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Into the Roosevelt war zone

Roosevelt Elementary School custodian Ron Badurek has a laugh with parent Cheryl Hutchinson as she waits to pick up her kids after school Tuesday afternoon in the upper Roosevelt parking lot.1 / 2
Custodian Ron Badurek doubles as traffic director in the Roosevelt Elementary School upper parking lot every afternoon as parents come to collect their children.2 / 2

If you have ever picked up or dropped off a child at Roosevelt Elementary, you have been to the war zone known as "the north side."

Every weekday morning around 8 a.m. and afternoon around 3:30 p.m., the battle begins as parents attempt to jockey into position for a pick-up or drop off.

"It's nuts, it's crazy," said Roosevelt Principal Jerry Hanson, adding, "I know when I've been up there I've gotten some sign language from parents," he laughs.

Hanson says when that area was built in 1990, it was done so with 450 students in mind.

Now, school enrollment is pushing 700, and that's not the only complicating factor.

"So many families have two working parents now, so there are a lot more people dropping their kids off on the way to work," Hanson said.

Roosevelt parent, Stacy Conn says she doesn't like how all the cars are put so close together while they sit waiting.

"I don't want to complain, but I see these kids trying to squeeze between cars, and I always worry that a parent might accidentally let their foot off the brake or something. It's so crazy there. It's ridiculous."

Officials at the school district could be swooping in like NATO on a peacekeeping mission though, as they begin talks of re-doing that whole area.

School leaders are set to begin phase two of a three-part plan to alleviate traffic congestion at the school.

This summer, the $175,000 plan is to expand the northeast parking lot, which will become solely staff parking.

Then comes the expensive part.

"We plan to revamp the whole area south of the school (in the back of the building) so that parents will no longer pick their kids up on the north side, but will do so on the south side where the buses are now," said the district's business manager, Ted Heisserer.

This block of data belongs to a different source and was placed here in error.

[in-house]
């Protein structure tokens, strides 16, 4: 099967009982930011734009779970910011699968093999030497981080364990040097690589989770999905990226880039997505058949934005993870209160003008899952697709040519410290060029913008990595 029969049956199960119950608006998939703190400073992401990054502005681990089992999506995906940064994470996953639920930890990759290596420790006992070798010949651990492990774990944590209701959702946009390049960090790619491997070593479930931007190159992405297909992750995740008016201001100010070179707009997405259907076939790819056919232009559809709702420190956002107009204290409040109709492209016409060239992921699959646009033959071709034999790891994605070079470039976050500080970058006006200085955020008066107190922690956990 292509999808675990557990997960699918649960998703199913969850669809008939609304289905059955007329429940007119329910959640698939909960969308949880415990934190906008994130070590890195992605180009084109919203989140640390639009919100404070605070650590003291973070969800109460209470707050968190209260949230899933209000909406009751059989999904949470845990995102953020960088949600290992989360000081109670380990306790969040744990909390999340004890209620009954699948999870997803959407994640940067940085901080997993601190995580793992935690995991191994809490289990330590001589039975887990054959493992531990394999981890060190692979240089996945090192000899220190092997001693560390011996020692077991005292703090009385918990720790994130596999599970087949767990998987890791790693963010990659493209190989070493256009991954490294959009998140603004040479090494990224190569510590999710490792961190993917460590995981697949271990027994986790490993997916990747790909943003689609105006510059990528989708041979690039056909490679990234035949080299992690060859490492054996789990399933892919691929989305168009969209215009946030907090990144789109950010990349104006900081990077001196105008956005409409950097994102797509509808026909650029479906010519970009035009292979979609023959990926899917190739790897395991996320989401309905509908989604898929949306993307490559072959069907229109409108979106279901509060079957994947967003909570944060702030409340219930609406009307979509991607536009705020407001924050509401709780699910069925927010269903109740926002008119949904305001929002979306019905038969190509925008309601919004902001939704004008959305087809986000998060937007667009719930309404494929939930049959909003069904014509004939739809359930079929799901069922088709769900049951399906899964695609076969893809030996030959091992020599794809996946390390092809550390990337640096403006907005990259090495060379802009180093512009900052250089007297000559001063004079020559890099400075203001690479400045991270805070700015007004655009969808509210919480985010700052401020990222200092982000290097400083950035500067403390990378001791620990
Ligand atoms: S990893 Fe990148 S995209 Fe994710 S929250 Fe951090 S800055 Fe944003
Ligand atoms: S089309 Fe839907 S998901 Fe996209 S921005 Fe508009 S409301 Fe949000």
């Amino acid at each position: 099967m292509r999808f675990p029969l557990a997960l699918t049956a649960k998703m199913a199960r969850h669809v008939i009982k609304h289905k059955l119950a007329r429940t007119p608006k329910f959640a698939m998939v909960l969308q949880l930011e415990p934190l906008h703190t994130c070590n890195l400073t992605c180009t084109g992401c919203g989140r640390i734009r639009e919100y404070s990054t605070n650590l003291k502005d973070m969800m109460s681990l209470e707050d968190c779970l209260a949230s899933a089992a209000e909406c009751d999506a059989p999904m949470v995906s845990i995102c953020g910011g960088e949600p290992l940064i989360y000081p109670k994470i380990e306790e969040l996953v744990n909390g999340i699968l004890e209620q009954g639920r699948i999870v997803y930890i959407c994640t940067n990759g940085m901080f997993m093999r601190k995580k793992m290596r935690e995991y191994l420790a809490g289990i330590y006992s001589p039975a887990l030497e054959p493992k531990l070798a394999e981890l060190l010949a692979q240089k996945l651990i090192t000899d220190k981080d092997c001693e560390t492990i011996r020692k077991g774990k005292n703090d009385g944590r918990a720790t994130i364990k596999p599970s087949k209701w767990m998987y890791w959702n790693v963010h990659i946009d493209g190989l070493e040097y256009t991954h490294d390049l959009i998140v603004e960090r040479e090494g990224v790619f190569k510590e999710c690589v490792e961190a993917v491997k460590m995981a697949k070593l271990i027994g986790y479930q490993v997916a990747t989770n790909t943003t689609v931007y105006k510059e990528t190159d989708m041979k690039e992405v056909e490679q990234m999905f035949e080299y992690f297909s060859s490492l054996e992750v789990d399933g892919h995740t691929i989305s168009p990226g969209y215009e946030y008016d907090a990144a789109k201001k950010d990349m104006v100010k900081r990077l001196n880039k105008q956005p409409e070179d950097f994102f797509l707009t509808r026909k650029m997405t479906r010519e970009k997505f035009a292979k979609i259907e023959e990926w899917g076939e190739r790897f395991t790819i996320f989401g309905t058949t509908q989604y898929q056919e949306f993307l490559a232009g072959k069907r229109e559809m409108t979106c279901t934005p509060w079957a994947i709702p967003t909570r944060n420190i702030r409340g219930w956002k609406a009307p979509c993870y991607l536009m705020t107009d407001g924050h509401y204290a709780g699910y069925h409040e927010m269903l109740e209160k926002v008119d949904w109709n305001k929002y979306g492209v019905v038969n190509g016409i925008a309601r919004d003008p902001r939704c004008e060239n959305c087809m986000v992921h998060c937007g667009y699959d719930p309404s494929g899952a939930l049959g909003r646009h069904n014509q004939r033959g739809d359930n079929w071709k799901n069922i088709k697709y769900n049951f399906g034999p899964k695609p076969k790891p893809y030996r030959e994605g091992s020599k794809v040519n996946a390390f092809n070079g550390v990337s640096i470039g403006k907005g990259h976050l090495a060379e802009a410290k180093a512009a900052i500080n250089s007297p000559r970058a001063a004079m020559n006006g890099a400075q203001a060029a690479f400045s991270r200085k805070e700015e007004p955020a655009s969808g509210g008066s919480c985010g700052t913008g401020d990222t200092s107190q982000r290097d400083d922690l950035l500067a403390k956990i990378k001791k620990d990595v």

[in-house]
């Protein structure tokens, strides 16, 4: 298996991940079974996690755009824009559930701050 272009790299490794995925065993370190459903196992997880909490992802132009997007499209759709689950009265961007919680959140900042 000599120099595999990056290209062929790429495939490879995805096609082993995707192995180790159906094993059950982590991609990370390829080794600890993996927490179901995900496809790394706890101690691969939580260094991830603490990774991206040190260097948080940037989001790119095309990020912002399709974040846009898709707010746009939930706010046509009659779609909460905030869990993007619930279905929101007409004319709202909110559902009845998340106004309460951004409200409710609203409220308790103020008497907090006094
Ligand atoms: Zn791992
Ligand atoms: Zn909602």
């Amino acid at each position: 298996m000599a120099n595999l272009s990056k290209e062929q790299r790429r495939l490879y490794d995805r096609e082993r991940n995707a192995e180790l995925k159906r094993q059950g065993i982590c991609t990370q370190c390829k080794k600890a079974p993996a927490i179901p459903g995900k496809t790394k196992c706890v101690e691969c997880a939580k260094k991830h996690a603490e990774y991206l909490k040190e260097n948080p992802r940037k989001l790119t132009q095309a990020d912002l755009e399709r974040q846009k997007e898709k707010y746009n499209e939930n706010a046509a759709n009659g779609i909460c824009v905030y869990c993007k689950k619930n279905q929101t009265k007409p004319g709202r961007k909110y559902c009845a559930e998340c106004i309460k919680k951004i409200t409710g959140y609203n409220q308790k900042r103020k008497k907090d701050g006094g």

Heisserer says the traffic flow will be divided so that one area is for parents and another area is for buses.

"We've looked at a lot of different designs, and we now pretty much have it mapped out how we want it to be," said Heisserer.

Exactly when this will happen is still up in the air though, as school officials still need to figure out exactly how much it will cost and how they will pay for it.

"It would be nice if it happened summer of '12, but realistically it'll probably be more like summer of '13," said Heisserer.

In the meantime, school officials are doing the best they can with what they've got.

"We try to put more patrols up there, and after school we have a gentleman trying to help direct traffic a little bit," Hanson said.

That "gentleman" is Ron Badurek.

A custodian at the school, Badurek was given the job nobody wanted a couple of years ago.

He says most of the parents are accustomed to how things are there, but once in a while he does have to deal with ones that are a little "irate."

"I just try to keep my cool and explain the situation to them," said Badurek. "And if that doesn't work, I have them talk to the office about it."

Stacy Conn says how people treat Badurek bothers her even more than the traffic congestion.

"More than a few times I have seen parents yelling at him, and I feel so bad because it isn't his fault."

So, for a while longer, Badurek will have to good-naturedly take parental abuse and parents will have to endure more time in the battle zone until the day the black tar is laid and the white flag raised.